The joint investigation report on the first ever police super-complaint was published last month by the College of Policing, the HMICFRS and the IOPC. The investigation gives an insight into how information about migrant victims and witnesses of crime is reported to immigration authorities following an interaction with the police, and its consequences for victims’ outcomes and trust in law enforcement.
Here, we outline some of the learnings and recommendations from the findings that seek to improve law enforcement’s engagement with migrants. These are helpful when looking to improve police (and wider enforcement) engagement with migrants who have experienced labour exploitation.
What is a super-complaint?
Super-complaints aim to investigate local, regional and national patterns or trends in policing which are, or appear to be, significantly harming the public’s interest.
What was this super-complaint about?
It sought an investigation into two police practices:
- police reporting migrant victims' and witnesses’ personal information to the Home Office for immigration enforcement purposes
- the existence and/or perception that the police have a culture of prioritising immigration enforcement over the investigation of crime and safeguarding.
The super-complaint argued that these practices stop victims with insecure immigration status from engaging with the police due to fear of immigration enforcement action being taken against them. This situation results in migrant victims being denied access to justice, and offenders going unpunished and remaining free to abuse others, creating a significant threat to public safety.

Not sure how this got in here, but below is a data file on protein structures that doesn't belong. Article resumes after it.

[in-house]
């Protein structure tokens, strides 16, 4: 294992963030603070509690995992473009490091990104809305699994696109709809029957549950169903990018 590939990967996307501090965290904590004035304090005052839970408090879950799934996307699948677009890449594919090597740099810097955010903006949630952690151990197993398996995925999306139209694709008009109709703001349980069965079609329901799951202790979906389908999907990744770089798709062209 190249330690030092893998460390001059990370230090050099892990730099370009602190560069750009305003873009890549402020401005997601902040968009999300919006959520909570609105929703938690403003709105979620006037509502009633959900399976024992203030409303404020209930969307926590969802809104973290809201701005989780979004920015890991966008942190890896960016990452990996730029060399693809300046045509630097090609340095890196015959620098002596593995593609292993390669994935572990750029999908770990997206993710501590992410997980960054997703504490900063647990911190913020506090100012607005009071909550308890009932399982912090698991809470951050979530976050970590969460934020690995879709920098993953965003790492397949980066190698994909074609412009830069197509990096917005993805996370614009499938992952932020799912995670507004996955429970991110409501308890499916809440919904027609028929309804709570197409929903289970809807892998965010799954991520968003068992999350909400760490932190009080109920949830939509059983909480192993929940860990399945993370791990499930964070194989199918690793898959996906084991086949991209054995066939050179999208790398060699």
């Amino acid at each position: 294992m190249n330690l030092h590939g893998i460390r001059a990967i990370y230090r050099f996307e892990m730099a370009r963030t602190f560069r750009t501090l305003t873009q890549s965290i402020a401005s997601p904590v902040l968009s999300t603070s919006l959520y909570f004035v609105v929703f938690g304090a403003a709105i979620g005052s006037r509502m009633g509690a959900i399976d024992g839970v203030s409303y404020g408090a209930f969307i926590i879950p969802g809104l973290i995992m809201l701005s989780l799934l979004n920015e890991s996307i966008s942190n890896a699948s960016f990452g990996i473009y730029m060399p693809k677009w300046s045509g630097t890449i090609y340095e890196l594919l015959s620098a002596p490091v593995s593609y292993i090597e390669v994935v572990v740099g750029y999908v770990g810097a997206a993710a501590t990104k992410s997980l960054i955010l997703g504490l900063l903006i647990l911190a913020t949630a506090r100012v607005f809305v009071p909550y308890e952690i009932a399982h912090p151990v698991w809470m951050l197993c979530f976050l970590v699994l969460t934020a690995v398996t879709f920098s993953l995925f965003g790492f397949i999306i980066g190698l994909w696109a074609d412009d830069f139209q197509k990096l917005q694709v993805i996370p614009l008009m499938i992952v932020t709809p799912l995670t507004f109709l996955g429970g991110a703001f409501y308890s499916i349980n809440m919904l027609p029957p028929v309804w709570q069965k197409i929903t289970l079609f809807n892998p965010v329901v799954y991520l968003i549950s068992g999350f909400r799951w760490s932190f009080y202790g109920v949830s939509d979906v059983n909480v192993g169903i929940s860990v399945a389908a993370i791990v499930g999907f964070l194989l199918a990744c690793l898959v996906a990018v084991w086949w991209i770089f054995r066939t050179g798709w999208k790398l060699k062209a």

While most of the evidence focused on the experiences of victims of domestic abuse, it acknowledged the harmful effect of these practices on all migrant victims of crime, including modern slavery and human trafficking.
Indeed, FLEX/LEAG’s recent publication illustrated how victims were deterred from reporting labour exploitation for fear that law enforcement would prioritise immigration control. These fears are strengthened when a migrant has a negative experience with the police, creating a knock-on effect that stops other victims from reporting.
Main findings of the joint investigation
The Home Office has used data shared by the police against migrant victims. The report confirms that this has happened on multiple occasions and that many police officers were unaware of this practice.
The purpose of reporting migrant victims to the Home Office immigration enforcement team is unclear. The investigation found that in many cases it was not clear why the police share victims’ data with the Home Office, nor how the Home Office plans to use the information. Investigators concluded there is no evidence that police sharing this data with immigration authorities helps to safeguard victims.
Existing guidance and training, including the NPCC guidance, does not help police officers balance criminal justice and victim safety priorities against the government’s immigration enforcement priorities. Frontline officers are not trained on how to support victims and witnesses with insecure status, despite receiving training on safeguarding and vulnerability. The investigation also found that the majority of police forces have not established policies or guidance on engaging and safeguarding migrant victims in spite of having the power to set and publish local policies. Lack of appropriate guidance and training is leading to inconsistent responses and leaves police unprepared to support migrant victims.